As I venture into this new field of Instructional Design, it has become more apparent how important it is to utilize the various technologies available to be successful in this field. Since there is no consistency or standardization on how things are done, it is important to gather insights from others in the field by means of text and online resources such as Blogs.
In a blog post by Tom Kuhlmann entitled 3 simple Techniques to Guide Your Learner’s Attention, this post identifies ways in which instructional designers can gear their lessons towards the desired learning objectives and outcomes. Tom uses an analogy of the game of “I Spy” to show the relationship of how vague or how precise instructions can be in the teaching and the learning process. That is the way in which you structure and present content will have an impact on how people gain understanding. The three techniques identified in this article includes:
- Showing the big picture and let them see everything in context.
- Point out those parts of the screen that are important.
- Only show the information as you get to it.
I believe that these pointers are very useful when presenting information to learners. http://blogs.articulate.com/rapid-elearning/3-simple-techniques-to-guide-your-learners-attention/
In the second blog post by Christy Tucker is more of a self-awareness piece as an Instructional designer. The Instructional designer wears many hats and possesses many skills. Many Instructional designers fail to explain what they do for a living. However, with the “T-Shaped” skills by Cammy Bean. As Instructional Designers, we need broad skills (the horizontal part of the “T”) which allow you to communicate and collaborate with experts across a wide range of discipline making you versatile. Additionally, the vertical part of the “T” plunges deep making you a specialist. https://christytucker.wordpress.com/2016/07/29/broad-and-deep-instructional-design-skills/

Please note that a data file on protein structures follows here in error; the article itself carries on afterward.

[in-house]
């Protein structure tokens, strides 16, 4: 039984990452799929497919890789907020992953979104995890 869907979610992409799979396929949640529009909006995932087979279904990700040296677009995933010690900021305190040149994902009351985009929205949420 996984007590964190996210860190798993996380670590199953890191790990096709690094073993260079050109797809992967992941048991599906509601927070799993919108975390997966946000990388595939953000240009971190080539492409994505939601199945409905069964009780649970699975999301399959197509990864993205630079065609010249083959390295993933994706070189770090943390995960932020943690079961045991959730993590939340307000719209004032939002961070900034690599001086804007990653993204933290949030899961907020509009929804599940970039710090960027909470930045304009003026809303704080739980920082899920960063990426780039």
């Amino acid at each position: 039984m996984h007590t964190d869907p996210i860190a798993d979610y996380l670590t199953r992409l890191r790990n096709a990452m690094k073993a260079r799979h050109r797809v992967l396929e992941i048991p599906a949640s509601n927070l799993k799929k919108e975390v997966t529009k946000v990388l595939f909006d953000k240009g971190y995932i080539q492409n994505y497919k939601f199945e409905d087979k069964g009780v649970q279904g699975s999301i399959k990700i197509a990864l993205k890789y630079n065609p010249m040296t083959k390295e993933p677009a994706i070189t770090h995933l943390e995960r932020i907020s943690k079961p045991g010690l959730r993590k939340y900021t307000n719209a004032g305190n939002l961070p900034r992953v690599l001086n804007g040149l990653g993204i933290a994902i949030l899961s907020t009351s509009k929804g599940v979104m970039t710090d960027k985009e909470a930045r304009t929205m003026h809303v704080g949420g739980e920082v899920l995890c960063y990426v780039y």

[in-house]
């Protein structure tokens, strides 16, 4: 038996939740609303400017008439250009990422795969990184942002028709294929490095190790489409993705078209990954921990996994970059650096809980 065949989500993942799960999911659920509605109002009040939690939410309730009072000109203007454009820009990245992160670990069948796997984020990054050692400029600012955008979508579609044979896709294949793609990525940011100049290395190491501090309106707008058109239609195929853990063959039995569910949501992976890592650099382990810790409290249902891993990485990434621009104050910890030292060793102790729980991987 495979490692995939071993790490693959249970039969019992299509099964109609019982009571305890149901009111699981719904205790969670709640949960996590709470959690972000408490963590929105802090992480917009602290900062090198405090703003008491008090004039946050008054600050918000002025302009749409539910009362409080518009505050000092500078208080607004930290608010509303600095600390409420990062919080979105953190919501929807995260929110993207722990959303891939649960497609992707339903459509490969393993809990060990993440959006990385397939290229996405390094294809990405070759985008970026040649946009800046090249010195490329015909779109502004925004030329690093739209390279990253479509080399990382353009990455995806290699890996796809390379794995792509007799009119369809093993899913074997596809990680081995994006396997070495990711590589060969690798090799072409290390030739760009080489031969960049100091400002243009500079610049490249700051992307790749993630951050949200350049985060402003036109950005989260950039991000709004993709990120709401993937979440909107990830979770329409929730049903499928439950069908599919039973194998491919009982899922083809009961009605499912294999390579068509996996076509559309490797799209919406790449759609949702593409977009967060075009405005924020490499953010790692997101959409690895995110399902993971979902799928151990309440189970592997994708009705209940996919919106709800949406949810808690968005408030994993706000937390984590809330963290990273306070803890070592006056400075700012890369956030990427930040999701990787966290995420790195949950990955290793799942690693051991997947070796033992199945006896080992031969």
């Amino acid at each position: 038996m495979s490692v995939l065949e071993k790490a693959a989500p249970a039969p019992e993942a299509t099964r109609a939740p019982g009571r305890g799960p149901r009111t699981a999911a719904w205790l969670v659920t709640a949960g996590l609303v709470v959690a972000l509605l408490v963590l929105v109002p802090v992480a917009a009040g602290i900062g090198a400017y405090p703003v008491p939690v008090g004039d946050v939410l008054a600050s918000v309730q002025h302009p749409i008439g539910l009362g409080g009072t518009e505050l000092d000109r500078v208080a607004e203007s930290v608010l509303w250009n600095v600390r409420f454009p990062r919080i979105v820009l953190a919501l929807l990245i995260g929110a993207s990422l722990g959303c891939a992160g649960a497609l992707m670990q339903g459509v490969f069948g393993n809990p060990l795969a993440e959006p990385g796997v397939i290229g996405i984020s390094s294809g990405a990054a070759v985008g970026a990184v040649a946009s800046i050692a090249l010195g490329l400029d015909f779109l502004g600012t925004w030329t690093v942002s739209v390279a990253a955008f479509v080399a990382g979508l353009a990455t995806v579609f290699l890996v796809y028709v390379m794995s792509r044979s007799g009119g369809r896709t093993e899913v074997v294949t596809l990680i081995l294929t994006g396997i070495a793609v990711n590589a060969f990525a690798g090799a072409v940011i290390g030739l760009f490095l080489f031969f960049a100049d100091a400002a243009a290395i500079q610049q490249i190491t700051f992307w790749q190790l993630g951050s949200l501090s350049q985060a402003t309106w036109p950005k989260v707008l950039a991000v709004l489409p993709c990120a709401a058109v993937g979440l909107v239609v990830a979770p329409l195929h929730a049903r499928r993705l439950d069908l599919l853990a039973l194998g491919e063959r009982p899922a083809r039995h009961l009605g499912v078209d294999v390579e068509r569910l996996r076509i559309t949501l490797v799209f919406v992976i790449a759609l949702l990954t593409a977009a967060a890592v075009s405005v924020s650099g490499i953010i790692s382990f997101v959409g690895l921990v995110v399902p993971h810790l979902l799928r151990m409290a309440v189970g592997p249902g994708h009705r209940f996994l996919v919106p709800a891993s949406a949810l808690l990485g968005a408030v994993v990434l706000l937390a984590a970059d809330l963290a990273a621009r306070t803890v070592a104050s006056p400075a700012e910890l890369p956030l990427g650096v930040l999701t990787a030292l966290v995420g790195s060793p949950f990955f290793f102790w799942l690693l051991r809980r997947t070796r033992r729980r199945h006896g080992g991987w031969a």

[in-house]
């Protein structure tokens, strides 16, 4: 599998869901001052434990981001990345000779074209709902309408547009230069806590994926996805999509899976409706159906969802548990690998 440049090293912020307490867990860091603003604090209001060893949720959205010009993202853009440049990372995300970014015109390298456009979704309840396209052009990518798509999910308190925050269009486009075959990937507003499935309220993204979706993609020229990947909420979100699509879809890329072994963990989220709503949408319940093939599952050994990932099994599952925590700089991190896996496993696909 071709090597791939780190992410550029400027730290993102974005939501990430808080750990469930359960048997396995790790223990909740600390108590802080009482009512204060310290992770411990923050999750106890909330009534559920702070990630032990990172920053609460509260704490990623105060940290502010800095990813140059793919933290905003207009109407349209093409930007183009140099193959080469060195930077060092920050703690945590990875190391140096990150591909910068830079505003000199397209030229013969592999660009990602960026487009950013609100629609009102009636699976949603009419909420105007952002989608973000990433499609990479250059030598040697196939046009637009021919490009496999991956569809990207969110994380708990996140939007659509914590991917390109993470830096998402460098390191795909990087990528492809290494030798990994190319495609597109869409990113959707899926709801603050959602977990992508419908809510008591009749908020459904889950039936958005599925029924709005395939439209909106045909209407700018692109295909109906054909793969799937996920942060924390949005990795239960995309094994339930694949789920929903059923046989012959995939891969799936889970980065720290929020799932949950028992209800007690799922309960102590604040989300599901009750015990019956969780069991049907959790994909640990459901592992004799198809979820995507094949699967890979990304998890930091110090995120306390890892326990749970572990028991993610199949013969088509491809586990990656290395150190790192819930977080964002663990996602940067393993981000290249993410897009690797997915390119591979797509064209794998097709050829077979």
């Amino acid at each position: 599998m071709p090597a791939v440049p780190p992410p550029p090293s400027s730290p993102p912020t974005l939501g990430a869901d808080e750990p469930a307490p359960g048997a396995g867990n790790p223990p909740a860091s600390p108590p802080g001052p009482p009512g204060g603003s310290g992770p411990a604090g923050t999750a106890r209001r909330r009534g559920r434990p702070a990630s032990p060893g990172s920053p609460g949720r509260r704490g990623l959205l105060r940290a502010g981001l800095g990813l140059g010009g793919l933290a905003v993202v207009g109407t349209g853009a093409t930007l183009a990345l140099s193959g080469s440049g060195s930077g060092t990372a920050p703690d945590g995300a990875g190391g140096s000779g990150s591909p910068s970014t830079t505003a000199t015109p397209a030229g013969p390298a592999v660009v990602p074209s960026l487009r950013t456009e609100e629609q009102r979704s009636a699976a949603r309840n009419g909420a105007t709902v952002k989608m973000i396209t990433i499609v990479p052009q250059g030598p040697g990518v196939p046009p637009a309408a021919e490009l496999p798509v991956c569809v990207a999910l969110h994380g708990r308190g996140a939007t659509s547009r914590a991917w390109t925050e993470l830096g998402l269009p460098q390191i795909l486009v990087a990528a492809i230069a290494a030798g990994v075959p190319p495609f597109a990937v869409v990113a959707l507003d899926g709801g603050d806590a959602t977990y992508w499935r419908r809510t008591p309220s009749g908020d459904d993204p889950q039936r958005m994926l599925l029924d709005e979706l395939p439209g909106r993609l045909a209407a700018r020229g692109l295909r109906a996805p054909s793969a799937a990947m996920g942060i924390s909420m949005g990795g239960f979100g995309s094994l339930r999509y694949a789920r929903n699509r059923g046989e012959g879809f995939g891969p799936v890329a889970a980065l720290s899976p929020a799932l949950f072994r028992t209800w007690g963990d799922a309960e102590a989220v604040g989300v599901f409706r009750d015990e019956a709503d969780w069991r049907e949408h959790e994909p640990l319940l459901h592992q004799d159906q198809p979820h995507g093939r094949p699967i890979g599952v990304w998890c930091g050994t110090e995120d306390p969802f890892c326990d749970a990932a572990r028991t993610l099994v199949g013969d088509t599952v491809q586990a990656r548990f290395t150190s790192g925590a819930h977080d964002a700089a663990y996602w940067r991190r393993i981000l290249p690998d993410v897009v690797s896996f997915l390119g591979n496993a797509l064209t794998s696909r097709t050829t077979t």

Finally, Why an Understanding of Social Learning Matters In Instructional Design, backs up the behaviorist theory of learning. Learners gain and models behaviors vicariously through social and other environmental interactions. When designing instructional materials, Instructional Designers must keep in mind the behavior they want their learners to emulate. https://tleerwerk.wordpress.com/2016/04/16/instructional-designers-an-understanding-of-social-learning-matters-elearning-industry/
Overall, all these blog posts are found to be very useful further on in the field of Instructional Design, when considering how to present the content and the effect you want it to have on the learners. As Instructional designers, the use of technologies and various media channels to share insights and ideas is very important since the field is so broad, ever-changing and unstandardized.
Adrian A Weir